Spreads hit Canadian Oil Sands’ cash flow
Also: bad news about natural gas injection levels, and a lawsuit emerges from the wreckage of Poseidon Concepts disastrous recent performance
by Max Fawcett
Canadian Oil Sands (TSE:COS) reported its 2013 guidance after yesterday’s market close, and it didn’t look particularly good to analysts. The company is expecting a production range of 288,000 to 315,000 barrels per day (of which 106,000 to 116,000 belongs to Canadian Oil Sands, as per its share of the Syncrude partnership) and will generate approximately $1 billion in cash flow from it. The problem is that it’s already committed to more than $2 billion in expenditures for 2013 – $1.33 billion for cap-ex and another $678 million for its dividend. The street was forecasting a much better cash flow figure – somewhere in the neighbourhood of $1.3 billion – but CIBC analyst Andrew Potter says that’s a function of the fact that said street wasn’t factoring in the heavy negative differentials Canadian heavy oil producers like COS are facing on their sales. “We believe street expectations have not been factoring in any meaningful SCO [Syncrude crude oil] discount,” he said in a note, “which in our view will be a major theme in 2013.”
If there’s a silver lining in all of this, it’s that the company’s cash flow is being hit by an unusually large tax bill. “COS noted in the release that it expects current taxes to be lower in years subsequent to 2013 given elevated spending levels in 2012 and 2013,” FirstEnergy analyst Michael Dunn said in a note. “We suspect our current tax estimates for 2014 and 2015 are coming down, perhaps by $100 million to $200 million per year.” FirstEnergy has a $22 price target on the stock. CIBC is a bit less optimistic, and has it marked for $18 by December of 2013.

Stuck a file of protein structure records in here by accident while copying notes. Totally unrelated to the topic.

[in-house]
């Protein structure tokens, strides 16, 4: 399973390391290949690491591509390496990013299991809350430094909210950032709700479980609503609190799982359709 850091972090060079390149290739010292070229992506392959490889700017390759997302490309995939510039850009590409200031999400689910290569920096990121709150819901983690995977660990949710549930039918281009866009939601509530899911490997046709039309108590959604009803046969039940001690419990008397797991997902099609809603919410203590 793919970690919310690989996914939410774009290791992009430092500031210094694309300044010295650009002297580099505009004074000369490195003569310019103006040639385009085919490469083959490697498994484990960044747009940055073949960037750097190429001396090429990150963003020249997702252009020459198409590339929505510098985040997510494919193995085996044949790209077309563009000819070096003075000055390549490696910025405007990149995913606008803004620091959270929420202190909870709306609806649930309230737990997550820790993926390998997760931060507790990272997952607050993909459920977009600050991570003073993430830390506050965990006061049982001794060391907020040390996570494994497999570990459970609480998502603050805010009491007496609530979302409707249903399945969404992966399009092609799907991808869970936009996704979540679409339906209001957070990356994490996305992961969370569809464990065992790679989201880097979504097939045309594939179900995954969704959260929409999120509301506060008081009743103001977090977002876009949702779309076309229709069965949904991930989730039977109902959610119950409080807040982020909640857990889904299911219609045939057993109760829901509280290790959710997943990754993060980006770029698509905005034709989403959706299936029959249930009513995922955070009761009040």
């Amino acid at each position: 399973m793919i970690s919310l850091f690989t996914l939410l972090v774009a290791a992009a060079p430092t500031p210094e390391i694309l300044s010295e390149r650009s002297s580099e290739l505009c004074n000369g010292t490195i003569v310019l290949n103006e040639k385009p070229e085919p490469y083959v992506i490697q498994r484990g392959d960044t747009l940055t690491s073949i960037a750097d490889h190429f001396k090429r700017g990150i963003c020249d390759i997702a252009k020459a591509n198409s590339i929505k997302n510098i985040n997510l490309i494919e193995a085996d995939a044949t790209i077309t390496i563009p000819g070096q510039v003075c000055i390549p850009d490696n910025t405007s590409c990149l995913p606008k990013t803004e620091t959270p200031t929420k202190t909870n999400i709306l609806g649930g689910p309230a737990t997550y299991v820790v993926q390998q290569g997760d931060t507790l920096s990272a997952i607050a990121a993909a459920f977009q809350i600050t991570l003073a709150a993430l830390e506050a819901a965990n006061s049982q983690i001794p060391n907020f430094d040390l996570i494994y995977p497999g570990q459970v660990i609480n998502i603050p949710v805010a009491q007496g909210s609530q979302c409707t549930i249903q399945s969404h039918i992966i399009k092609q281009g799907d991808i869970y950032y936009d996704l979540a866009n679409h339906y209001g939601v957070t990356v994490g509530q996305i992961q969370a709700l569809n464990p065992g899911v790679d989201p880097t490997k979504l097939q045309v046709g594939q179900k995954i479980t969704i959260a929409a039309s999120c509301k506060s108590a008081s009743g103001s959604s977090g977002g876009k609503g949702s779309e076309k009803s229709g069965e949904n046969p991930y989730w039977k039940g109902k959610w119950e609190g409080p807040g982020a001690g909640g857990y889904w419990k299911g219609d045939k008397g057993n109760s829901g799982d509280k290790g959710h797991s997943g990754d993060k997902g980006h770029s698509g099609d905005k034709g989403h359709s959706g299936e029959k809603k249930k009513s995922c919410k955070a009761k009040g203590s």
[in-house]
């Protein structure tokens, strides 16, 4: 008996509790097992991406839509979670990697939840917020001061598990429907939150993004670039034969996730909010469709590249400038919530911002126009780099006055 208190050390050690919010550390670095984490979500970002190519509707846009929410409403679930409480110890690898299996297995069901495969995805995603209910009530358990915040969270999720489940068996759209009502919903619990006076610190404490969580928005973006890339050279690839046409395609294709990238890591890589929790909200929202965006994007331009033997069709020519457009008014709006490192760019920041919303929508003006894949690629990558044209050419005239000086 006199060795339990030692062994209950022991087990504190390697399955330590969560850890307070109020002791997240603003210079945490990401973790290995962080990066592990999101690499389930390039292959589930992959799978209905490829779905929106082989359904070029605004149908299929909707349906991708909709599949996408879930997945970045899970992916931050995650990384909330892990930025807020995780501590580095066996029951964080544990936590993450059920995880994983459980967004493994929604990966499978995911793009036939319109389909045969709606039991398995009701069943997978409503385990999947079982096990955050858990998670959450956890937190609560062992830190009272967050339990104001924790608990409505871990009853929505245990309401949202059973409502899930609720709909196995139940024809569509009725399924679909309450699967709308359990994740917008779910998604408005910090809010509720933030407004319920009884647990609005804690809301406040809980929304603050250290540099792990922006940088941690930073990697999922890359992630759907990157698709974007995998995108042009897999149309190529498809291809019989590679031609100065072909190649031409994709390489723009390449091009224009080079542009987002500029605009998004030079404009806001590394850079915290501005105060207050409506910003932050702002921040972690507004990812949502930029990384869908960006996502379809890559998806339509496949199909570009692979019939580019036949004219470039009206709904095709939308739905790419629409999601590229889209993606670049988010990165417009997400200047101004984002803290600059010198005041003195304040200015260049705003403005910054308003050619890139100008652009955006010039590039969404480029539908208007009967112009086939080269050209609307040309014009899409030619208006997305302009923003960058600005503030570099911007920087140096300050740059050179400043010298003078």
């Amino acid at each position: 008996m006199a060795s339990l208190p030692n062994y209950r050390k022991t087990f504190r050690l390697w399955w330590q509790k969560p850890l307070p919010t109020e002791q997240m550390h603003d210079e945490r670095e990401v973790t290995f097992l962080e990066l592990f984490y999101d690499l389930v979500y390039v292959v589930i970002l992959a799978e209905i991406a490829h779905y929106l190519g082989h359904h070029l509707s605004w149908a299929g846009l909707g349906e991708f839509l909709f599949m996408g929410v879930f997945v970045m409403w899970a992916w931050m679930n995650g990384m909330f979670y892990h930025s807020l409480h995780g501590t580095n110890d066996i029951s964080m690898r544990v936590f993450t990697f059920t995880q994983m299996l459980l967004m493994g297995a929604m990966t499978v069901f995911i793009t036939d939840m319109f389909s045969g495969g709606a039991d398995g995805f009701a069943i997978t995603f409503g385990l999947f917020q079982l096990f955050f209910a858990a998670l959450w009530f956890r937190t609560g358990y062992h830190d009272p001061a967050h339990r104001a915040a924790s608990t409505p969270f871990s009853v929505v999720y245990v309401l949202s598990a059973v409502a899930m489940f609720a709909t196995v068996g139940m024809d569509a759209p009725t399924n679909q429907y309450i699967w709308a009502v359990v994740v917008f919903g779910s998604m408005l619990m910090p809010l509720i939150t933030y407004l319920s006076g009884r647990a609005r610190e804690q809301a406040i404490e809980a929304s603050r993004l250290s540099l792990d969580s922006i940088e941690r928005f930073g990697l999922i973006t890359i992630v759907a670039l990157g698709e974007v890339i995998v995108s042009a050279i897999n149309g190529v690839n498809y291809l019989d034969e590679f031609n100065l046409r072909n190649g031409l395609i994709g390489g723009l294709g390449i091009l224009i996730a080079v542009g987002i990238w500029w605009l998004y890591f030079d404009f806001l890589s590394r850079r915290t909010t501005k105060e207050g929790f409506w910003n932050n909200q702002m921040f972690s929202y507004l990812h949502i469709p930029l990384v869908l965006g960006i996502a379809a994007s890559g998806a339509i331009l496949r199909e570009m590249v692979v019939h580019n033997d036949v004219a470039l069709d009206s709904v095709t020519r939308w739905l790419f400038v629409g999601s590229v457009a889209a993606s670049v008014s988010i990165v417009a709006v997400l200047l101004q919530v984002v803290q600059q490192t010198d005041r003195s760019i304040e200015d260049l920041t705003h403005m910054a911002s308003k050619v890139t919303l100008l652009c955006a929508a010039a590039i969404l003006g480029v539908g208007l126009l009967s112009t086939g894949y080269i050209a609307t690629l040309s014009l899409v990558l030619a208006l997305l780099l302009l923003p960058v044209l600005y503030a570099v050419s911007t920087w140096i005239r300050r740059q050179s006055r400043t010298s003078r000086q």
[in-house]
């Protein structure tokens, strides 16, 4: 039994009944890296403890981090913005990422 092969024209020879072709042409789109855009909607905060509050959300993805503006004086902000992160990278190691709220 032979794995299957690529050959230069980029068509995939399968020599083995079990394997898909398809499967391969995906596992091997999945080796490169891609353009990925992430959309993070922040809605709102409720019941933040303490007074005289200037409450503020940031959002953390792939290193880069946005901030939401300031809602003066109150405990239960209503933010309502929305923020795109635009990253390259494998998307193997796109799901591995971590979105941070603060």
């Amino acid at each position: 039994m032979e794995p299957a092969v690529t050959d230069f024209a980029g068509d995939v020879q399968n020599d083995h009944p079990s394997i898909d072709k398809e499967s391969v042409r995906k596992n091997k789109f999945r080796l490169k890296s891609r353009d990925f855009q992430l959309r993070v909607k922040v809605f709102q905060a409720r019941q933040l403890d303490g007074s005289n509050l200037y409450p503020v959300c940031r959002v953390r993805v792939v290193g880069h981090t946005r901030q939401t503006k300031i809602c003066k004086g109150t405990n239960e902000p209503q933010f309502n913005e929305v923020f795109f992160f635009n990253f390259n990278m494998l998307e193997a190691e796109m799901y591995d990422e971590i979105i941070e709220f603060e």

Natural gas producers have to be hoping that the cold snap that’s settled over most of Alberta lasts all winter long – and extends far, far south in the process. So far that hasn’t been the case, as for the week ending November 23 working natural gas inventories in the United States increased by 4 billion cubic feet. That compares (badly, as far as the producers are concerned) to FirstEnergy’s estimate of a withdrawal of 19 billion cubic feet, and the median estimate of a withdrawal of 10 billion cubic feet (among analysts contacted in a Reuters survey). That puts the total amount of natural gas in storage in the United States at 3,877 billion cubic feet, 26 billion cubic feet above the already high level it was at this time last year. Not good.
And investors in Poseidon Concepts (TSE:PSN), who have seen their holdings absolutely abused over the last couple of weeks, are starting to fight back. A proposed $200 million class action lawsuit was filed in Ontario Superior Court on behalf of investors who bought shares in the company prior to November. Unfortunately, that news had the rather ironic effect of driving Poseidon shares down even further.